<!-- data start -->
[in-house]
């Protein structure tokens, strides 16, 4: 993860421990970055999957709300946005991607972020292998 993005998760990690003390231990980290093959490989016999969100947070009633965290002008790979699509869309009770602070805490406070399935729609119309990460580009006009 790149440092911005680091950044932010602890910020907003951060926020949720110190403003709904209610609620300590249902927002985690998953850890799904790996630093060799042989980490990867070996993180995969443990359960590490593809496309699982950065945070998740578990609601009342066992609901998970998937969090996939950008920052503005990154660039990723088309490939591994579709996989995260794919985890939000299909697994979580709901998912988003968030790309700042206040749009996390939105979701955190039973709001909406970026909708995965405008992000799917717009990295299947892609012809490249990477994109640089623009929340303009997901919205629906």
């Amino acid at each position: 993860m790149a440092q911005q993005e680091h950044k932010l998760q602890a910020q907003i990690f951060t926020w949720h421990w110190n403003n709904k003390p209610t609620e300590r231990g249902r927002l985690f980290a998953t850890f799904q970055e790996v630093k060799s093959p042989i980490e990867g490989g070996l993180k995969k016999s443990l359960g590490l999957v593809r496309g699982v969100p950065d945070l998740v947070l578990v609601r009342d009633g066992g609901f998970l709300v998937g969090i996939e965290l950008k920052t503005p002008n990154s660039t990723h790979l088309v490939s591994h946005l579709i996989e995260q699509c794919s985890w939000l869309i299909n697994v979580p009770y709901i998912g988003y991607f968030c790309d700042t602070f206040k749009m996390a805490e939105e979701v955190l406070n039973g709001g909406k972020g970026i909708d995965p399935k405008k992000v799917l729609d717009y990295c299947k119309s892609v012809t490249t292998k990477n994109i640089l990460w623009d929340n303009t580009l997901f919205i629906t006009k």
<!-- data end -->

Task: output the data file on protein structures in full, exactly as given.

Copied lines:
[in-house]
């Protein structure tokens, strides 16, 4: 993860421990970055999957709300946005991607972020292998 993005998760990690003390231990980290093959490989016999969100947070009633965290002008790979699509869309009770602070805490406070399935729609119309990460580009006009 790149440092911005680091950044932010602890910020907003951060926020949720110190403003709904209610609620300590249902927002985690998953850890799904790996630093060799042989980490990867070996993180995969443990359960590490593809496309699982950065945070998740578990609601009342066992609901998970998937969090996939950008920052503005990154660039990723088309490939591994579709996989995260794919985890939000299909697994979580709901998912988003968030790309700042206040749009996390939105979701955190039973709001909406970026909708995965405008992000799917717009990295299947892609012809490249990477994109640089623009929340303009997901919205629906």
């Amino acid at each position: 993860m790149a440092q911005q993005e680091h950044k932010l998760q602890a910020q907003i990690f951060t926020w949720h421990w110190n403003n709904k003390p209610t609620e300590r231990g249902r927002l985690f980290a998953t850890f799904q970055e790996v630093k060799s093959p042989i980490e990867g490989g070996l993180k995969k016999s443990l359960g590490l999957v593809r496309g699982v969100p950065d945070l998740v947070l578990v609601r009342d009633g066992g609901f998970l709300v998937g969090i996939e965290l950008k920052t503005p002008n990154s660039t990723h790979l088309v490939s591994h946005l579709i996989e995260q699509c794919s985890w939000l869309i299909n697994v979580p009770y709901i998912g988003y991607f968030c790309d700042t602070f206040k749009m996390a805490e939105e979701v955190l406070n039973g709001g909406k972020g970026i909708d995965p399935k405008k992000v799917l729609d717009y990295c299947k119309s892609v012809t490249t292998k990477n994109i640089l990460w623009d929340n303009t580009l997901f919205i629906t006009k």